Naïve, aspiring actress Betty Elms (Naomi Watts) arrives bright-eyed and fresh-faced in Los Angeles after winning a jitterbug contest. Eager to launch her Hollywood career, Betty settles into her rented L. A. apartment. To her surprise, she finds an amnesiac woman (Laura Elena Harring) lurking within the apartment, who later assumes the identity of ‘Rita’. Rita is, in fact, revealed in the opening scene to be the sole survivor of a car crash that occurred on Mulholland Drive the previous night; she sought refuge in Betty’s aunt’s apartment after escaping the crash. From there, the plot unravels like a recurring bad dream, devoid of narrative logic and populated by dark, sinister imagery. At its core, Mulholland Drive is a story of unconsummated love, jealousy and disappointment, with its lack of linear coherence a reflection of Betty’s disoriented mental state.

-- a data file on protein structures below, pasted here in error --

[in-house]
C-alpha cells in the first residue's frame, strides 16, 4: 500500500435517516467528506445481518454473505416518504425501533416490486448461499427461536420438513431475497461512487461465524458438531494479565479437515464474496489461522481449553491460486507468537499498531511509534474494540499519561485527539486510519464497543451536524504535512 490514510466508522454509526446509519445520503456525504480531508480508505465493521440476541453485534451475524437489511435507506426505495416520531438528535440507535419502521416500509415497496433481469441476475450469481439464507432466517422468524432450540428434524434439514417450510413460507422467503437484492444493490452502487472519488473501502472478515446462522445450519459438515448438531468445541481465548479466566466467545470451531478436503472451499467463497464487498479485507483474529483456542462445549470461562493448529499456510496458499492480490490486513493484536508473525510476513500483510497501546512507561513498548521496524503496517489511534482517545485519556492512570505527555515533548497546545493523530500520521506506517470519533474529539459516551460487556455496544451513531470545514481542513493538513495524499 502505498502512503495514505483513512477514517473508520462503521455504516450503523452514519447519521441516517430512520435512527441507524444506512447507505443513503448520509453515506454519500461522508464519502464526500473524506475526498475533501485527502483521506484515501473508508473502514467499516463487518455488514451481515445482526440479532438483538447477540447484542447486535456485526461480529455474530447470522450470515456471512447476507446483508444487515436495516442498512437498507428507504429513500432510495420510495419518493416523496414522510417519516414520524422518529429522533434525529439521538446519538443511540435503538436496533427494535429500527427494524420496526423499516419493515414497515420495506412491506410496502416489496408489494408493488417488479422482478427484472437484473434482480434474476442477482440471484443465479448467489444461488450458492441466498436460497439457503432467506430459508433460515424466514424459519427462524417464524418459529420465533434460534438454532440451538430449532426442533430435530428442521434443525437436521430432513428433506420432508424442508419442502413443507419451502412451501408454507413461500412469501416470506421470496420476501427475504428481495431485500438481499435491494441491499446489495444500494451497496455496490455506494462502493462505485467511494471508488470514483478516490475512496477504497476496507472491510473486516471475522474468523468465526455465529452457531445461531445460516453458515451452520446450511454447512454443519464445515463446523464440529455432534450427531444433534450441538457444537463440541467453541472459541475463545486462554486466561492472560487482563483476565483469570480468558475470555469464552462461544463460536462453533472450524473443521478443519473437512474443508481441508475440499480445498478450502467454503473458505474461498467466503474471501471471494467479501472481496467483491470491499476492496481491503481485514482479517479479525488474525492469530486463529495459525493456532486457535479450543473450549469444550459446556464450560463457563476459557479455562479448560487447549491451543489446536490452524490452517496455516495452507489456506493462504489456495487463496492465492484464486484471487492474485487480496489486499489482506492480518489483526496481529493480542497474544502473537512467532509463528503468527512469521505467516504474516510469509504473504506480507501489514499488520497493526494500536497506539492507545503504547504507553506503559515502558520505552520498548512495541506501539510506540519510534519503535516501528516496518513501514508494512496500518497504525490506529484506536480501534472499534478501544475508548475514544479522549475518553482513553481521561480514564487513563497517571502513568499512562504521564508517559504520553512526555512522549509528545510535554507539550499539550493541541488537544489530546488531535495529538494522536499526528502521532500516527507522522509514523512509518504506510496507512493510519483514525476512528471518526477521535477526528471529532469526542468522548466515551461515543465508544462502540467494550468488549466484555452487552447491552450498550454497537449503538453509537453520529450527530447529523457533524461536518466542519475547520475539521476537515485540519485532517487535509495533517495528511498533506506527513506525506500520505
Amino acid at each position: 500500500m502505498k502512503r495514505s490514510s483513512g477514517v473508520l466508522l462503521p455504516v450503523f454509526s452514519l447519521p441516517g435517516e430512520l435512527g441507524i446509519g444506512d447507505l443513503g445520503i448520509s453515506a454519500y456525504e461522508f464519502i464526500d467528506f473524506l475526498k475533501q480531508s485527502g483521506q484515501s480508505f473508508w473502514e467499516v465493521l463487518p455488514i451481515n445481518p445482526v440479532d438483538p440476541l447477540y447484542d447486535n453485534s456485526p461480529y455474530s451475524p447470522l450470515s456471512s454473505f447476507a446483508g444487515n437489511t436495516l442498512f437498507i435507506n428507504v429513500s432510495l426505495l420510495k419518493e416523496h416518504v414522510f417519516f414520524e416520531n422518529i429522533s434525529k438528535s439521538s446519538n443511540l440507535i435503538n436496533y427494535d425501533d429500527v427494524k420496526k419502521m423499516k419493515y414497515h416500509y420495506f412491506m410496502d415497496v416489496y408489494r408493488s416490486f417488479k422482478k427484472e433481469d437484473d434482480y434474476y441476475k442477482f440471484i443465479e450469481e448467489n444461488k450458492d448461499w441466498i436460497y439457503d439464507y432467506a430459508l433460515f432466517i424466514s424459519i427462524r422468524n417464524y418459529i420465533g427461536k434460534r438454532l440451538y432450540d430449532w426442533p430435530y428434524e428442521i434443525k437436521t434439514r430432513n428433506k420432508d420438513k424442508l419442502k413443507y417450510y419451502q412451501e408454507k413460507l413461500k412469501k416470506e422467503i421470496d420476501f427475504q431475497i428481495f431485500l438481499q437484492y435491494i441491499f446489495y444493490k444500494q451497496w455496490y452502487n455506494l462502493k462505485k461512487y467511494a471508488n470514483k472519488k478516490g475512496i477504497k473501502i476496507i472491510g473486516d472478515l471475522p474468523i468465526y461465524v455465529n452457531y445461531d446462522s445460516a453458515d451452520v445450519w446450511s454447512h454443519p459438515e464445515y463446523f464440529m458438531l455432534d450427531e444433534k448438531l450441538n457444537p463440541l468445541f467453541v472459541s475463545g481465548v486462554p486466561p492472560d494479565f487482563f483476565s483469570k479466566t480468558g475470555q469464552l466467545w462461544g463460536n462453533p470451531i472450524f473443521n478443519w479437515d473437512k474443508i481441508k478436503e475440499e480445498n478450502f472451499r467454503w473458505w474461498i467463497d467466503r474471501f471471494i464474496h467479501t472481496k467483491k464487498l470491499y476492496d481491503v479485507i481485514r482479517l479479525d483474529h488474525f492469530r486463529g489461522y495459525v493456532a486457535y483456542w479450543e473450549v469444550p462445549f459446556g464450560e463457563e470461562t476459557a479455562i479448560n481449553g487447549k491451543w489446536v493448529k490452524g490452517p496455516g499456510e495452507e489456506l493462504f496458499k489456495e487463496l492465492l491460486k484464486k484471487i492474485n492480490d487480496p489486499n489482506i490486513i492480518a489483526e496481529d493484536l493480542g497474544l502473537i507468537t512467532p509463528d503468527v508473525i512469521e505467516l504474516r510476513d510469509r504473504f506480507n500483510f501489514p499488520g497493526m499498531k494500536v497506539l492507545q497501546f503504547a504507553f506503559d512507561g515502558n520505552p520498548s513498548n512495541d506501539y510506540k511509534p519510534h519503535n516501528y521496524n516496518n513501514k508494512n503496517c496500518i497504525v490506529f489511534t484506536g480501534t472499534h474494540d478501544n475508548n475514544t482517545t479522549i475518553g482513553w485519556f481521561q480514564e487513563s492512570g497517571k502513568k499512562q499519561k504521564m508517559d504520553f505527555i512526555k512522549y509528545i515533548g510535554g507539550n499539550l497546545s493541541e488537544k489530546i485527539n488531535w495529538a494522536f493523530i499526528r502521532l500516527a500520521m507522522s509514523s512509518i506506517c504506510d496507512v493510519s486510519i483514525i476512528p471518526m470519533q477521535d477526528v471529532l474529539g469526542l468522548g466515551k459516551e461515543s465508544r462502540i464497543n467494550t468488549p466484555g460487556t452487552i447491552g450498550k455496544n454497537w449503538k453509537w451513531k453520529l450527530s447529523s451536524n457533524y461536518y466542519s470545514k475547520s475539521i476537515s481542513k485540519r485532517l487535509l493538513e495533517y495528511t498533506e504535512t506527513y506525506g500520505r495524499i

Menacing, unnerving and bleak, Mulholland Drive disrupts and manipulates order and rationality to expose the perils of stardom and misplaced expectations. The surreal, hallucinatory realm conjured by director David Lynch provokes, baffles and forces you out of your comfort zone into his cinematic projection of the subconscious, leaving you with the responsibility of making sense of what you just saw: the succession of eccentric characters, otherworldly objects and disconcerting encounters that form the core psyche of the film.
Mulholland Drive portrays a manipulative Hollywood; oddly alienating film sets, exploitative auditions, power play, constant competition and the isolating pressures of celebrity paint a grim picture of the price of fame and its defeated casualties. It is also punctuated by references to several films and film stars from the classic Hollywood era – lingering spectres of Hollywood past that continue to haunt the present, a mocking reminder of our unrelenting tendency to repeat mistakes from the past.